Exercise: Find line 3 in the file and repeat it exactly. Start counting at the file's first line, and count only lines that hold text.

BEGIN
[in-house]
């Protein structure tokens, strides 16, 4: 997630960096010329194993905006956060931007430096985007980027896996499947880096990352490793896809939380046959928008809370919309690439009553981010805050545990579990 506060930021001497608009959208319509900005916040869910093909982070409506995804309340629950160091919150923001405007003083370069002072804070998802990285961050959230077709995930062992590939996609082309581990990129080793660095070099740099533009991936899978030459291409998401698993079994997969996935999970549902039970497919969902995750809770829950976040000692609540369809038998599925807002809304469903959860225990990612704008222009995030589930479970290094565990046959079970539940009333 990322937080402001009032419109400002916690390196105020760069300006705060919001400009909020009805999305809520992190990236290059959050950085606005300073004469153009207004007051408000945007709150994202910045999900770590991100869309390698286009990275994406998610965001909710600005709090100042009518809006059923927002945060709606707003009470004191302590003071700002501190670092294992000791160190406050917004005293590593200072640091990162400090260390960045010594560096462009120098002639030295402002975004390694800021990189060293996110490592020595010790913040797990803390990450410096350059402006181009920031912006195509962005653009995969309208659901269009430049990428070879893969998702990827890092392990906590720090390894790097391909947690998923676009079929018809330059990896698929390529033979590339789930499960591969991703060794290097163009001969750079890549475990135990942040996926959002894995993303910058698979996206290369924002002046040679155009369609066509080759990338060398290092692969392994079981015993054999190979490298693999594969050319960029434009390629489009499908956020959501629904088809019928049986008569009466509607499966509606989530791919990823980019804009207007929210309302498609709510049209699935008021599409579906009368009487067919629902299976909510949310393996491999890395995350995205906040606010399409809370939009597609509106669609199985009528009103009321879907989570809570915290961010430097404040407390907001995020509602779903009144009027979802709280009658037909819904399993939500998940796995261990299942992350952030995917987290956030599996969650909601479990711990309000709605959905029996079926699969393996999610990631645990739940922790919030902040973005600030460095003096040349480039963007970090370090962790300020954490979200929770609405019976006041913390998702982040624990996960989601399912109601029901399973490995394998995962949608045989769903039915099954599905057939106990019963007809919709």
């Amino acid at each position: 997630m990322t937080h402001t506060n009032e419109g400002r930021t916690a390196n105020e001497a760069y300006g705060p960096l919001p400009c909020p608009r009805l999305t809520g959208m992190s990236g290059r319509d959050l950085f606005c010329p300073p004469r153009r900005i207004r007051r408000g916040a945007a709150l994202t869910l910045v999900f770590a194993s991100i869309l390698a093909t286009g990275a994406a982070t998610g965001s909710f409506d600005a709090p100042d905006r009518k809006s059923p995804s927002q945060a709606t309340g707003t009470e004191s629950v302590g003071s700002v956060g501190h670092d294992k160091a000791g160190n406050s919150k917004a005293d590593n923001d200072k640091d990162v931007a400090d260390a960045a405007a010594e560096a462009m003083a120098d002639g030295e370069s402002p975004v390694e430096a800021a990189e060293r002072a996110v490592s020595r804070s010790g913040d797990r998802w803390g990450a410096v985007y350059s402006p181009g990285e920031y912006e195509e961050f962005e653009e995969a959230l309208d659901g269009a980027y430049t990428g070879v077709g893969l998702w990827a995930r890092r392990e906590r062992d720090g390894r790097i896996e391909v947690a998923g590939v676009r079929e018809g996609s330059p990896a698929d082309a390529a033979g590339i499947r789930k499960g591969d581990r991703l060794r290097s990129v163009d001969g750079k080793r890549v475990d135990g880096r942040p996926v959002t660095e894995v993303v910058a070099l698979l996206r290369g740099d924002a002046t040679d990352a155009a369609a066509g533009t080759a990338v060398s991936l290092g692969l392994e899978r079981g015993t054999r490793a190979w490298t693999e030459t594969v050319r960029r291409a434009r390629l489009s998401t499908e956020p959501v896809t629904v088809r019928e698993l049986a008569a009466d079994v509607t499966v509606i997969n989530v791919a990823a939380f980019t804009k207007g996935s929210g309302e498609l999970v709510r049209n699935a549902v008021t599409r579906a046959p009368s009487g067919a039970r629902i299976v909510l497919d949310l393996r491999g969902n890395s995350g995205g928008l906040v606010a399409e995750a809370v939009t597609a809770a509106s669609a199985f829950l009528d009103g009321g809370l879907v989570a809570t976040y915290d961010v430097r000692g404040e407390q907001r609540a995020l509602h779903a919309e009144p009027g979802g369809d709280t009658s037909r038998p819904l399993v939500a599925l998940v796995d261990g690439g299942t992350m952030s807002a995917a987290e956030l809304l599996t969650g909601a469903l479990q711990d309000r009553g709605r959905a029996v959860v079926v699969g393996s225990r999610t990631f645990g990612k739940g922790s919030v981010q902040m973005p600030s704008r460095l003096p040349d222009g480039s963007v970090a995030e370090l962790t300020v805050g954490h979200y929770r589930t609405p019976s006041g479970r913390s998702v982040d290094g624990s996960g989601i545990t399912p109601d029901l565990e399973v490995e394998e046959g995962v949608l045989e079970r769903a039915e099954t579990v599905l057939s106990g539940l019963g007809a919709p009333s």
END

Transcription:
């Amino acid at each position: 997630m990322t937080h402001t506060n009032e419109g400002r930021t916690a390196n105020e001497a760069y300006g705060p960096l919001p400009c909020p608009r009805l999305t809520g959208m992190s990236g290059r319509d959050l950085f606005c010329p300073p004469r153009r900005i207004r007051r408000g916040a945007a709150l994202t869910l910045v999900f770590a194993s991100i869309l390698a093909t286009g990275a994406a982070t998610g965001s909710f409506d600005a709090p100042d905006r009518k809006s059923p995804s927002q945060a709606t309340g707003t009470e004191s629950v302590g003071s700002v956060g501190h670092d294992k160091a000791g160190n406050s919150k917004a005293d590593n923001d200072k640091d990162v931007a400090d260390a960045a405007a010594e560096a462009m003083a120098d002639g030295e370069s402002p975004v390694e430096a800021a990189e060293r002072a996110v490592s020595r804070s010790g913040d797990r998802w803390g990450a410096v985007y350059s402006p181009g990285e920031y912006e195509e961050f962005e653009e995969a959230l309208d659901g269009a980027y430049t990428g070879v077709g893969l998702w990827a995930r890092r392990e906590r062992d720090g390894r790097i896996e391909v947690a998923g590939v676009r079929e018809g996609s330059p990896a698929d082309a390529a033979g590339i499947r789930k499960g591969d581990r991703l060794r290097s990129v163009d001969g750079k080793r890549v475990d135990g880096r942040p996926v959002t660095e894995v993303v910058a070099l698979l996206r290369g740099d924002a002046t040679d990352a155009a369609a066509g533009t080759a990338v060398s991936l290092g692969l392994e899978r079981g015993t054999r490793a190979w490298t693999e030459t594969v050319r960029r291409a434009r390629l489009s998401t499908e956020p959501v896809t629904v088809r019928e698993l049986a008569a009466d079994v509607t499966v509606i997969n989530v791919a990823a939380f980019t804009k207007g996935s929210g309302e498609l999970v709510r049209n699935a549902v008021t599409r579906a046959p009368s009487g067919a039970r629902i299976v909510l497919d949310l393996r491999g969902n890395s995350g995205g928008l906040v606010a399409e995750a809370v939009t597609a809770a509106s669609a199985f829950l009528d009103g009321g809370l879907v989570a809570t976040y915290d961010v430097r000692g404040e407390q907001r609540a995020l509602h779903a919309e009144p009027g979802g369809d709280t009658s037909r038998p819904l399993v939500a599925l998940v796995d261990g690439g299942t992350m952030s807002a995917a987290e956030l809304l599996t969650g909601a469903l479990q711990d309000r009553g709605r959905a029996v959860v079926v699969g393996s225990r999610t990631f645990g990612k739940g922790s919030v981010q902040m973005p600030s704008r460095l003096p040349d222009g480039s963007v970090a995030e370090l962790t300020v805050g954490h979200y929770r589930t609405p019976s006041g479970r913390s998702v982040d290094g624990s996960g989601i545990t399912p109601d029901l565990e399973v490995e394998e046959g995962v949608l045989e079970r769903a039915e099954t579990v599905l057939s106990g539940l019963g007809a919709p009333s």